The Importance of a Strong Third Party.

The Liberal Democrats have held their annual conference during my stay in the UK and it has been interesting to see how Nick Clegg has managed to put a good case forward for his party's continued existence. He claimed in his closing speech that the Lib Dems exist to put an end to the two party system. Clegg then proceeded to list the policies and legislation that the Conservatives had attempted to progress that they had blocked:
  • Inheritance tax cuts for millionaires
  • Bringing back O levels and a two tiered education system
  • Profit-making in schools
  • New childcare ratios
  • Firing workers at will, without reason
  • Scrapping housing benefits for young people
  • Ditching the Human Rights Act
  • Weakening protections in the Equalities Act
  • Closing down the debate on nuclear weapons
Smaller parties in any coalition tend to suffer from criticism that they are ineffective and lose support. Their own members are frustrated when important party policy cannot be progressed and they are blamed for not stopping the passing of unpopular legislation. From an outsider's perspective I feel that the Lib Dems have probably been quite effective at knocking the rough edges of a Conservative Government that could have caused more damage than it has. 

What is also remarkable is what the Lib Dems have managed to achieve with relatively few MPs. Britain still operates under a first past the post system, so that although the Lib Dems won 23% of the votes, it only provided them with 9% of the seats. Despite this Nick Clegg was made Deputy Prime Minister and they got 5 cabinet Ministers. 

One cannot make direct comparisons between the British and New Zealand political systems, because they are quite different, but Clegg's justification for a strong third party is still relevant for us. 

To all intents and purposes our National led Government has operated no differently from one under the old first past the post system. It has used and abused it's coalition partners to the extent that there has been little of their ideological agenda that they have not been able to achieve. They have paid off the Maori Party with political trinkets and baubles and John Banks and Peter Dunn were provided with large rubber stamps. We effectively have a party that won 47% of the vote imposing their ideology on 53% of the voting public who didn't support them.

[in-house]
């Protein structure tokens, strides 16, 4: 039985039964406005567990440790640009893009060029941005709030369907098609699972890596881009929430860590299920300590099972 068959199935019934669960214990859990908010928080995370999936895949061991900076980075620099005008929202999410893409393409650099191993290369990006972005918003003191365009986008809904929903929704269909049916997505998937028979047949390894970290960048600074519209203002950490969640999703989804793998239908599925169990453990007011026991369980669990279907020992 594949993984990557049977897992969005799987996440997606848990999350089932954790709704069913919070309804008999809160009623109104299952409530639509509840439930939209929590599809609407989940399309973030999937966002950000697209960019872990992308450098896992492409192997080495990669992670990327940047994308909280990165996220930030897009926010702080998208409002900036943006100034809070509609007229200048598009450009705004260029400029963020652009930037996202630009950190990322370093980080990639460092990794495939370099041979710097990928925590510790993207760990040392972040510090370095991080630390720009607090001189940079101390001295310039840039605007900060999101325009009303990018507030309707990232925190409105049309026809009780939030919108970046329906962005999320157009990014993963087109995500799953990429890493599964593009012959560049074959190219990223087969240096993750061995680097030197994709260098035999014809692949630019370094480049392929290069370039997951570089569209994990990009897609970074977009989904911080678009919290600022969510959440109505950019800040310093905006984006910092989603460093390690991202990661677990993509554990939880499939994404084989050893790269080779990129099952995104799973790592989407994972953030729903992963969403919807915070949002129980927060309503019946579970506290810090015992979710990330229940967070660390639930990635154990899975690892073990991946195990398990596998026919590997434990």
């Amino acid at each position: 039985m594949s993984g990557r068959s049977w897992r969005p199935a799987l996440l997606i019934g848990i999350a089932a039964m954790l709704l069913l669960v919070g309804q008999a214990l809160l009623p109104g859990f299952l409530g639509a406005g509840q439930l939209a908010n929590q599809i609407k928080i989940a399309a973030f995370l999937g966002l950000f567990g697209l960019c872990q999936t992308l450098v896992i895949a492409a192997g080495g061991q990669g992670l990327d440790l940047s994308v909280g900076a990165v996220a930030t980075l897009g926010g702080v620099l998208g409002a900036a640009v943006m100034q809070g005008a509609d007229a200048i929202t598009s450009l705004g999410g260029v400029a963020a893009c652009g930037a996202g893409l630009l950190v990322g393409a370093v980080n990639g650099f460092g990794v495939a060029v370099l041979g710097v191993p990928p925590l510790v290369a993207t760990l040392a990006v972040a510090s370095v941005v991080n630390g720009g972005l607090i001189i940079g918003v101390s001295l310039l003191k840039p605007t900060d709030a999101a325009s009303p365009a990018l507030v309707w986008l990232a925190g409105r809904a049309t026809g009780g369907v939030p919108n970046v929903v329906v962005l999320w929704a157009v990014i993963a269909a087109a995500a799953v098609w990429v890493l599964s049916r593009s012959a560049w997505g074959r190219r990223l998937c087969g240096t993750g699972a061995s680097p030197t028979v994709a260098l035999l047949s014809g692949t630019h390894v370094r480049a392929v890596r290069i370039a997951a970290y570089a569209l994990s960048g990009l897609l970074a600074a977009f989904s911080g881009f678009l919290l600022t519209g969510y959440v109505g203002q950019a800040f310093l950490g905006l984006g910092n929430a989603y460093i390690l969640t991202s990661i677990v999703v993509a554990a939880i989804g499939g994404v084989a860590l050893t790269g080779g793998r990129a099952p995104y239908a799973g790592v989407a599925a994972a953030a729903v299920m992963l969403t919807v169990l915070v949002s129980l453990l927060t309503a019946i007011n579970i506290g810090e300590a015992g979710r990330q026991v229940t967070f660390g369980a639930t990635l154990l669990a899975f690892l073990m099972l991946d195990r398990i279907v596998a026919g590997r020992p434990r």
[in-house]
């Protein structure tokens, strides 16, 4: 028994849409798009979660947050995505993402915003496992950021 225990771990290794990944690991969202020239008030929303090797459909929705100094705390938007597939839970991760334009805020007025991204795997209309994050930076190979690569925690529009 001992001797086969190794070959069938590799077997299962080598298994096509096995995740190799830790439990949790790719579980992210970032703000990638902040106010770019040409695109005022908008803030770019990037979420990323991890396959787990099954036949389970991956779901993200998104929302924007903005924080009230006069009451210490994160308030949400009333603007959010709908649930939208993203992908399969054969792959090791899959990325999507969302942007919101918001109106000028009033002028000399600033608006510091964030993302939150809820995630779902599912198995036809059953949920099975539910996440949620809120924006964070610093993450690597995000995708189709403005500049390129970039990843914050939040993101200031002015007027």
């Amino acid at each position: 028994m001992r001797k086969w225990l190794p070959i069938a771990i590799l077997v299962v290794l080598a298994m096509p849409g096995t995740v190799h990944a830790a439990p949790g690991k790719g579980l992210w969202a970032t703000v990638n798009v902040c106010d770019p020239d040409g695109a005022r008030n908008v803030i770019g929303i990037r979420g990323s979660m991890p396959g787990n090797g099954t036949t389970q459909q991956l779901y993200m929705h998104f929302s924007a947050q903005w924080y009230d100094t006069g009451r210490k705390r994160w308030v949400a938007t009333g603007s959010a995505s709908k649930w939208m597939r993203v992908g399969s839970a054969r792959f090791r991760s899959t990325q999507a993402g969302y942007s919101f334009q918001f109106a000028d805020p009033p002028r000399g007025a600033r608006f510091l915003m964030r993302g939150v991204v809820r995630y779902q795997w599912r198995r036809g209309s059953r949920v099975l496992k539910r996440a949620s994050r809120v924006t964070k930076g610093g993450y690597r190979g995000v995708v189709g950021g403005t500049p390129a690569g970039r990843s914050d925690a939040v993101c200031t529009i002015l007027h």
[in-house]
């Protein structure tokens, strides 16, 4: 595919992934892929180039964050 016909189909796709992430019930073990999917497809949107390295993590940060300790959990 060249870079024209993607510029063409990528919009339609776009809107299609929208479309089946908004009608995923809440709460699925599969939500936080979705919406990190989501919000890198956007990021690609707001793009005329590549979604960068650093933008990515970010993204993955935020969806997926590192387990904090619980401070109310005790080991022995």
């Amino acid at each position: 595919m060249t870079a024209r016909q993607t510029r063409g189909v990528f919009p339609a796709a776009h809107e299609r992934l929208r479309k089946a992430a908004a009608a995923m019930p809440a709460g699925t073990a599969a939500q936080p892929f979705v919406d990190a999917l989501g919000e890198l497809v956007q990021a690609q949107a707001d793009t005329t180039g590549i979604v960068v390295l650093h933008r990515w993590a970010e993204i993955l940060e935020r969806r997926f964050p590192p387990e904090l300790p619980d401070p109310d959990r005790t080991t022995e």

A useful situation for New Zealand would be one that has a similar levels of support for our three largest parties as in Britian, but under MMP. If the Greens were to achieve over 20% of the vote as the third largest party it would mean that any future coalition Government would need a high level of collaboration and compromise. This would lead to legislation that is progressed with less haste and a higher level of scrutiny. It is also likely that more voters will be represented in the decision making process. 

In the UK the Lib Dems see themselves as the party that would be comfortable working with either Labour or the Conservatives but I don't see the New Zealand Green Party fulfilling the same role. Given National's philosophical positions regarding human rights and the environment, and our Labour Party's neoliberal past, I see Labour as New Zealand's future 'middle' party.

It will be up to New Zealand voters to decide if they want to support a two party system under MMP or fully embrace the idea of true representational governance that can be provided with a strong third party. 


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